November 1, 2019
When I first arrived in Rome, Georgia, USA as a university faculty member and applied anthropologist charged with starting an Environmental Studies program, I became entranced by the story of GE and the Rome community. The Etowah and Oostanaula Rivers come together in Rome and become the Coosa River. It is a beautiful and unique ecological landscape. As I first drove east from Alabama along the Coosa into Rome, I noticed the abandoned General Electric transformer plant in the middle of town; a compound of structures and barren concrete surrounded by barbed wire, a hauntingly dead landscape in the midst of a living city. I immediately began conducting ethnographic research to understand the relationship between GE and Rome.
In collaboration with students, researchers, community activists, our local riverkeeper organization, Coosa River Basin Initiative (CRBI), and local musicians, I produced a documentary film, To Kingdom Come, that relates the decades-long interaction between GE and Rome in an innovative way, with cultural history references reinforcing the power of media to affect our perceptions of our landscapes and dominant corporations. As a result of the extensive ethnographic research that underlies the film, diverse perspectives and surprising cultural insights emerge, especially the North-South encounter when GE established the plant in the 1950s. GE contaminated the Coosa River in Rome just as they did the Hudson River in New York. While the Hudson was dredged by GE at the EPA’s urging, dredging of rivers in Georgia has not occurred. In addition to river contamination, residential and commercial properties in Rome have been subjected to GE’s PCB waste. While GE invested almost two billion dollars in the cleanup of the Hudson, they left Rome with a toxic legacy of PCBs that will remain, as one local citizen noted, “to kingdom come.” The film presents the battle between Rome’s Riverkeepers and General Electric over PCBs and explores the underlying cultural encounter between the North and South through candid interviewing and historical media.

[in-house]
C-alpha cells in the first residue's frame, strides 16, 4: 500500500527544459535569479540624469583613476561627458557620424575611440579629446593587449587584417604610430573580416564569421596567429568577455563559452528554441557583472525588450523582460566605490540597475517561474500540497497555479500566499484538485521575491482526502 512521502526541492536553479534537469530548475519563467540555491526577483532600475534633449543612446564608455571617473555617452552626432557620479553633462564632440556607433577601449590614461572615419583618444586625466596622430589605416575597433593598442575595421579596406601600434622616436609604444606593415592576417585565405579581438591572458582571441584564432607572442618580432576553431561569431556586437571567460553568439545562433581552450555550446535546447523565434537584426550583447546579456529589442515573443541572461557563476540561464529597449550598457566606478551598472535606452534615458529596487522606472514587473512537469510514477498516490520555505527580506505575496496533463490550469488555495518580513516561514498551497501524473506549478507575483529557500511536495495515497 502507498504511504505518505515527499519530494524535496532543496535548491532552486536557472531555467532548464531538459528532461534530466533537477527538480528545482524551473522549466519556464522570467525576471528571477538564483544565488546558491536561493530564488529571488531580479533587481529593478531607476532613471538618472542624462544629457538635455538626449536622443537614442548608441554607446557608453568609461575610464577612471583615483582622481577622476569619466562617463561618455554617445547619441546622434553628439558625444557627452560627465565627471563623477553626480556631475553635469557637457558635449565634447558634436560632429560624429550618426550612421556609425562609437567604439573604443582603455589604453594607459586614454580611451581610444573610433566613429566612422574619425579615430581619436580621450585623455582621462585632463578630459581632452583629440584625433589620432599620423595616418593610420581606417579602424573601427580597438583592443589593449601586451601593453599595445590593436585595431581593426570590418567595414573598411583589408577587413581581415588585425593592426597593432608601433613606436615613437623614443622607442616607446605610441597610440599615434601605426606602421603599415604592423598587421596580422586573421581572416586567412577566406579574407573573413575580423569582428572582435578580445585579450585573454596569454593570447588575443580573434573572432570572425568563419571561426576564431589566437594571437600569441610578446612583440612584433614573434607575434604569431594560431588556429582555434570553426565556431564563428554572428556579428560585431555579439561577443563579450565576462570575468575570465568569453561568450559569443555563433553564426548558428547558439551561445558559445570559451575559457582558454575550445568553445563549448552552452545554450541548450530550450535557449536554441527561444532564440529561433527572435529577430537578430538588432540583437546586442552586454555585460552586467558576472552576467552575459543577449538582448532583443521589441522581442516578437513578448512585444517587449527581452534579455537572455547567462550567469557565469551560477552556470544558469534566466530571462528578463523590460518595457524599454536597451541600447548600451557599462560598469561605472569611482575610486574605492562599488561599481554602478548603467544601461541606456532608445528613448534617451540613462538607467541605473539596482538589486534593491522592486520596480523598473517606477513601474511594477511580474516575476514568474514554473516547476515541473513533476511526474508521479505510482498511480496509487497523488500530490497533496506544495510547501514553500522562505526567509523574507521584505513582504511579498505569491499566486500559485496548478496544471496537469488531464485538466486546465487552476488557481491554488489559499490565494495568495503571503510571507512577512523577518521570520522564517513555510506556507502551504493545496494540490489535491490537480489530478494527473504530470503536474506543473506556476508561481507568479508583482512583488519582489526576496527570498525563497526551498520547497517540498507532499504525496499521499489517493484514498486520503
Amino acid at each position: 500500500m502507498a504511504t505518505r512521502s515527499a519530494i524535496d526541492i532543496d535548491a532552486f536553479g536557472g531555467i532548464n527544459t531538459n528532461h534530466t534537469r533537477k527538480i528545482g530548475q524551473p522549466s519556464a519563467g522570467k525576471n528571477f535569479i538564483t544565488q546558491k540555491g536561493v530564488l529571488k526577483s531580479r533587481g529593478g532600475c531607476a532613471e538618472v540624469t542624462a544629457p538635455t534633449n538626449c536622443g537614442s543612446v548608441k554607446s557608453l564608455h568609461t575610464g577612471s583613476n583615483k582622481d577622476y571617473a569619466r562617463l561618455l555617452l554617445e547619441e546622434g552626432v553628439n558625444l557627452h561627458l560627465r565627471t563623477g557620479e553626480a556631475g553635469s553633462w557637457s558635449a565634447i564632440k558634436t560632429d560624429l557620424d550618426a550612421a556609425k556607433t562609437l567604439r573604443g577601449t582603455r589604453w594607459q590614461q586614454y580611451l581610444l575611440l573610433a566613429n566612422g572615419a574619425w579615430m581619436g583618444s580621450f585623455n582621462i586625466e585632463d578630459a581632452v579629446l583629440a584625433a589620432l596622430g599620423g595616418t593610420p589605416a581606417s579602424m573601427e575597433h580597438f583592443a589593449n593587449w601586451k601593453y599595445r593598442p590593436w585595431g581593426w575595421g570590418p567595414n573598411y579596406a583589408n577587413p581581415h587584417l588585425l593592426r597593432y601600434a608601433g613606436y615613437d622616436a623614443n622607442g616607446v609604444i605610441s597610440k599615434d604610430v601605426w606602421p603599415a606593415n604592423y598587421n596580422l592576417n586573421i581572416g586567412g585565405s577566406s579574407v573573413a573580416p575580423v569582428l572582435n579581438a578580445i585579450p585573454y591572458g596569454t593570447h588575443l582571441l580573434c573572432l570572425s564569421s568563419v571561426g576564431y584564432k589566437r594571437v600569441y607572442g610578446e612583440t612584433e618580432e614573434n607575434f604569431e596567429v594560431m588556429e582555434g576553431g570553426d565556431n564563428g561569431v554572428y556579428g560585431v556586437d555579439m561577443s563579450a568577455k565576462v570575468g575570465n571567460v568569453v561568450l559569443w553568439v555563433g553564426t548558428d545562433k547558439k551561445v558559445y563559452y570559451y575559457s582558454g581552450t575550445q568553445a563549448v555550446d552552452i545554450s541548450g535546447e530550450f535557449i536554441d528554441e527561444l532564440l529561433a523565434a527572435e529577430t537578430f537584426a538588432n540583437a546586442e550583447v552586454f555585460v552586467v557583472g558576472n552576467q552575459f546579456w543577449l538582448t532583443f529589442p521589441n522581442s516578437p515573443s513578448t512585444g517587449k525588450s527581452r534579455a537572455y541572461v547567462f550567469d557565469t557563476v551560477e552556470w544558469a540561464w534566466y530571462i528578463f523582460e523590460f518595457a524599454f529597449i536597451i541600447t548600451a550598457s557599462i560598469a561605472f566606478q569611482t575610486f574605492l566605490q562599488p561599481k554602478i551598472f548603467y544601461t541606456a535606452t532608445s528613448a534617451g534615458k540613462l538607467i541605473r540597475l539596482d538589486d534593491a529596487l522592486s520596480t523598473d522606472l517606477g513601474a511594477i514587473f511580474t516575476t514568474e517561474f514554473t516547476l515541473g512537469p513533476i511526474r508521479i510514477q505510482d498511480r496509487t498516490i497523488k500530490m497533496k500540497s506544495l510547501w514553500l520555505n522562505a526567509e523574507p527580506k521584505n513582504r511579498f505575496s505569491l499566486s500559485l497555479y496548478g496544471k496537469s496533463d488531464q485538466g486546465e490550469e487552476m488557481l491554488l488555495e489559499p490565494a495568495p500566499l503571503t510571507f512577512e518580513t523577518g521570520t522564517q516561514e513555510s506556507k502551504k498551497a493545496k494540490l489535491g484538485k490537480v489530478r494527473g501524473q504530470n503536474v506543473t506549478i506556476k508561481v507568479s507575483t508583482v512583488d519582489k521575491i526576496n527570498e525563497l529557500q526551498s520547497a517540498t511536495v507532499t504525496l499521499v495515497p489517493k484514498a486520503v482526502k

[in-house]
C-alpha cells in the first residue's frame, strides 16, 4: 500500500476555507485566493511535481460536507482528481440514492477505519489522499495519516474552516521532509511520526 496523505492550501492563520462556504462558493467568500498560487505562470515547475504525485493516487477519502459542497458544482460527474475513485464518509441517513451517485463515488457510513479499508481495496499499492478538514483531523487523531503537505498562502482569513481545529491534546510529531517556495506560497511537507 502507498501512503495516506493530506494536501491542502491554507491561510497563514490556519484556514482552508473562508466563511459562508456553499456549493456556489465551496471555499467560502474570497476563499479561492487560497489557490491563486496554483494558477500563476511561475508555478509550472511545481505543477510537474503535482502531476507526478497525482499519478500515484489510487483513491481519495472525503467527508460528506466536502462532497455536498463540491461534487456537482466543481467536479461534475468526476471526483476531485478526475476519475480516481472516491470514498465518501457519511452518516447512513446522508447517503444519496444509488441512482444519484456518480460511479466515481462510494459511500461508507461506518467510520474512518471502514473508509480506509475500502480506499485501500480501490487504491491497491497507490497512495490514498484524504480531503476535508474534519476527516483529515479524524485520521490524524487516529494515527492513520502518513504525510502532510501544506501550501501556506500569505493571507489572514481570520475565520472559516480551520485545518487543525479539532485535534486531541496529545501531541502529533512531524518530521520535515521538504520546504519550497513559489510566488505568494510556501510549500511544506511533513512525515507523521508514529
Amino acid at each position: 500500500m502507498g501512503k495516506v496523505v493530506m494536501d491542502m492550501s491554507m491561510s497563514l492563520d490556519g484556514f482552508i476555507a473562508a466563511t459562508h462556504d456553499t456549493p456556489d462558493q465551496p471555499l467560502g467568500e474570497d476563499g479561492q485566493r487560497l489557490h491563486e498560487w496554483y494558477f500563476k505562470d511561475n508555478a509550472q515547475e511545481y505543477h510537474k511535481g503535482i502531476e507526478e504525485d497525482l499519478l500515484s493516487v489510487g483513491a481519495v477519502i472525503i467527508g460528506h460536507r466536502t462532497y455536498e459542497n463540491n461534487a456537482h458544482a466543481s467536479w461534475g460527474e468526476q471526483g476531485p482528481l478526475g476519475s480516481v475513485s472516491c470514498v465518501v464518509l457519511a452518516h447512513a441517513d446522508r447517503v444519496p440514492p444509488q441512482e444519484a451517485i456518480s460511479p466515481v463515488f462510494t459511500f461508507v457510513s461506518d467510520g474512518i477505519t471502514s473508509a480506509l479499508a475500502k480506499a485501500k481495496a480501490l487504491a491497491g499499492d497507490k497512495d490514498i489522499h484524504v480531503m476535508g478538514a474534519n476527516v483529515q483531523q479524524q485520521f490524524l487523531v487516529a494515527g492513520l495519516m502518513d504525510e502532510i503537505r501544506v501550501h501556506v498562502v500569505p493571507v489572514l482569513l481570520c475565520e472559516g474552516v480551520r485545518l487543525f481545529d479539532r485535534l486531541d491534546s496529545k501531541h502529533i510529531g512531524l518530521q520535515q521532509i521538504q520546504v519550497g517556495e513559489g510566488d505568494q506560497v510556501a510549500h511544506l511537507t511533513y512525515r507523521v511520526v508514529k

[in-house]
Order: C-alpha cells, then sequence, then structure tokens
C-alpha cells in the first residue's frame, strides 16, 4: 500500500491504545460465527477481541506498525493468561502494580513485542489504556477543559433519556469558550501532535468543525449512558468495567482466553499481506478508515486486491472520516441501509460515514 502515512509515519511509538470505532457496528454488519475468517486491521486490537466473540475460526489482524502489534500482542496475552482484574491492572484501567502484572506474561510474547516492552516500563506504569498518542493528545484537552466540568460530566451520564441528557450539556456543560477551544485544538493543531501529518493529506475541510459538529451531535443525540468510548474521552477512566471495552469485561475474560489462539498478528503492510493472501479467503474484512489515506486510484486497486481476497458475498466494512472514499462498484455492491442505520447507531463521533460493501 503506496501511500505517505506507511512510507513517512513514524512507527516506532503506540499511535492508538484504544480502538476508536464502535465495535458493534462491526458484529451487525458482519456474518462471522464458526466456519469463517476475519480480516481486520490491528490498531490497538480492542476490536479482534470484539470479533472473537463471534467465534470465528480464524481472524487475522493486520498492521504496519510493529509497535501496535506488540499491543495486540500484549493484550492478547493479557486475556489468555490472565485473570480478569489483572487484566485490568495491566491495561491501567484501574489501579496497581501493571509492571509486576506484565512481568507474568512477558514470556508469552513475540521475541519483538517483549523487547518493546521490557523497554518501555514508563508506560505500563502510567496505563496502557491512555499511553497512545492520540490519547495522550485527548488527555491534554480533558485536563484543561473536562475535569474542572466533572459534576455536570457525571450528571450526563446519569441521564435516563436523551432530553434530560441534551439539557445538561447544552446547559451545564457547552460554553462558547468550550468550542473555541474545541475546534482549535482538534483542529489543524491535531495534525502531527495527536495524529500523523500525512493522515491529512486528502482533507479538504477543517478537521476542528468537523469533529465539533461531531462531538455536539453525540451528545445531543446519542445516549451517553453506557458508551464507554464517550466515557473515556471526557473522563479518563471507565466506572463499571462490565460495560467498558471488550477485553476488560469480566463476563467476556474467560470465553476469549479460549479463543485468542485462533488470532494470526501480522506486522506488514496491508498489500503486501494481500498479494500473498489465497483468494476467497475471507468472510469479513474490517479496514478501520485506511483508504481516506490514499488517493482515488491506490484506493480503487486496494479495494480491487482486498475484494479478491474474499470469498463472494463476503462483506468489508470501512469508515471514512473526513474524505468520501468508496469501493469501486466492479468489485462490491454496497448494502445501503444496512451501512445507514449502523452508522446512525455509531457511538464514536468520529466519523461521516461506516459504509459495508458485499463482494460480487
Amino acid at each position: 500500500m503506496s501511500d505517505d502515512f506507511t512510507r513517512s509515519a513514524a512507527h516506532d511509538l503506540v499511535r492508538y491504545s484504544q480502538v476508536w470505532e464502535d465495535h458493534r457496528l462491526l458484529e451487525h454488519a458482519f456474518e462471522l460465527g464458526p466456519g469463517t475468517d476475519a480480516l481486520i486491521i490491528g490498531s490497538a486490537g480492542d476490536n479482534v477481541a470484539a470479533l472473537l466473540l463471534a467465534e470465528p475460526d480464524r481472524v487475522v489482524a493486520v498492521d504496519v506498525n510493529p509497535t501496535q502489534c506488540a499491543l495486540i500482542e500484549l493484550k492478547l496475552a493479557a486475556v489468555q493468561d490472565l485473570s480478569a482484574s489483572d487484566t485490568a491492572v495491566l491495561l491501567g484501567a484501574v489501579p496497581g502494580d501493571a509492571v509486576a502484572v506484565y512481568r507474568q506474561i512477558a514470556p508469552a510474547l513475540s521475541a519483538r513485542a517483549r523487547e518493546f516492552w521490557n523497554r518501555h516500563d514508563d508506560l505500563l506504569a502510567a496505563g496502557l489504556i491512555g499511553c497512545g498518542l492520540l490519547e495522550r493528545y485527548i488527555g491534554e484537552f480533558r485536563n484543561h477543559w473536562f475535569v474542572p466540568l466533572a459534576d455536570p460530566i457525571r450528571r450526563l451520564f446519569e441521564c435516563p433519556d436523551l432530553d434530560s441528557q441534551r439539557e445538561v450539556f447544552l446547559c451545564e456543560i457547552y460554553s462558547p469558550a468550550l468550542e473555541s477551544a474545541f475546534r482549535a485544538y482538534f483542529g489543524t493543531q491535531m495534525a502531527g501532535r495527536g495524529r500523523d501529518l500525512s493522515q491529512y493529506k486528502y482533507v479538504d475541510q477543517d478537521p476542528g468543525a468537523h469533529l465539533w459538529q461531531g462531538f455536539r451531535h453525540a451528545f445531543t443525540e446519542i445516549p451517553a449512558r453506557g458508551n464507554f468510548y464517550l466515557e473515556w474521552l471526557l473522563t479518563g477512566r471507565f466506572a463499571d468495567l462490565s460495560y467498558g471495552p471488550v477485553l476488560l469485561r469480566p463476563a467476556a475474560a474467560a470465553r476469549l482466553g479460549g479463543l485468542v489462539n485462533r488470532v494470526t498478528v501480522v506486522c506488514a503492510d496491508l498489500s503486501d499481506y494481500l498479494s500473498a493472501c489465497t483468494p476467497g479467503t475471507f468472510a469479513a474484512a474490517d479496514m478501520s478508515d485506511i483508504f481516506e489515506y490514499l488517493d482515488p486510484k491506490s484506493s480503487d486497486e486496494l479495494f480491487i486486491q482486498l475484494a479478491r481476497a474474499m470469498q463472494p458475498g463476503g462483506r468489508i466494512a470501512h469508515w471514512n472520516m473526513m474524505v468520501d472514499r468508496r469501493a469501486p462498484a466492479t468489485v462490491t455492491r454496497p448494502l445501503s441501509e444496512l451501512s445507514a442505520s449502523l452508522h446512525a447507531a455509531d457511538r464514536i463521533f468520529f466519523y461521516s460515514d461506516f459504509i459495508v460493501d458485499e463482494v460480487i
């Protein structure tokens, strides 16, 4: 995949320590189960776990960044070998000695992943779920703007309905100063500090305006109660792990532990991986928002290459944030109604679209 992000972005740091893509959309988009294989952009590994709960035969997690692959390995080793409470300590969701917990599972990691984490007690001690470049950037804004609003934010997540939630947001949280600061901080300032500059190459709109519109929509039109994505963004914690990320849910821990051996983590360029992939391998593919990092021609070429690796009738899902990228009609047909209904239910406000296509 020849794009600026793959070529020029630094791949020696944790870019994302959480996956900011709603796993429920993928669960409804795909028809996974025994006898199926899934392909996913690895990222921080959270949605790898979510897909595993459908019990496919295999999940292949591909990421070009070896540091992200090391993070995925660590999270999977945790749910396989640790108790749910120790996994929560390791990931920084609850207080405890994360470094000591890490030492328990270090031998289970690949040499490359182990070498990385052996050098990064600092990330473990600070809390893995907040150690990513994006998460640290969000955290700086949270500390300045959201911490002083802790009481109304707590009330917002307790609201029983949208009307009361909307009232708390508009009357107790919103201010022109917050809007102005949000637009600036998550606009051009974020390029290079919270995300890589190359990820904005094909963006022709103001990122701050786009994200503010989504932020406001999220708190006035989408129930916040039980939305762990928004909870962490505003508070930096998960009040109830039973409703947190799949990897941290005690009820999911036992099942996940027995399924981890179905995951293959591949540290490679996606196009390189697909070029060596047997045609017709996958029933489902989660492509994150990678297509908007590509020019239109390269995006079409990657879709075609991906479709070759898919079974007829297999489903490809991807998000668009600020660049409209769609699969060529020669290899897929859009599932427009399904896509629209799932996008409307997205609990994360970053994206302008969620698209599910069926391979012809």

The film tells an important, cautionary tale of environmental injustice that has not been treated in documentary form, but in addition, I have established a public engagement strategy to use the film production as just one educational tool in a larger toolbox. We collaboratively developed an online exhibit that houses additional film vignettes (that hit the cutting room floor), expanded interviews, lesson plans, and supporting research documentation and GIS maps that will allow for additional research by the public and students throughout the region. I received grant funding to have 500 copies of the DVD made and our local riverkeeper, CRBI, is delivering copies of the film, with hard copies of lesson plans and links to online resources, to educational establishments in our surrounding region in Alabama, Georgia, and Tennessee. Local musicians contributed almost all the songs and the score for the film, and the soundtrack will be posted online on BandCamp for purchase and all proceeds will go to support CRBI. CRBI and the community is thrilled with the production; it won the Audience Award for Features at our Rome International Film Festival and we had over 200 people attend a local screening fundraiser. As a result of the Q&A I did one final edit that ends the film on a slightly more upbeat note, emphasizing the positive outcomes from the Coosa River Basin Initiative’s decades of work, concluding that just as the PCBs are likely here for the foreseeable future, our local riverkeeper has no plans to go anywhere either.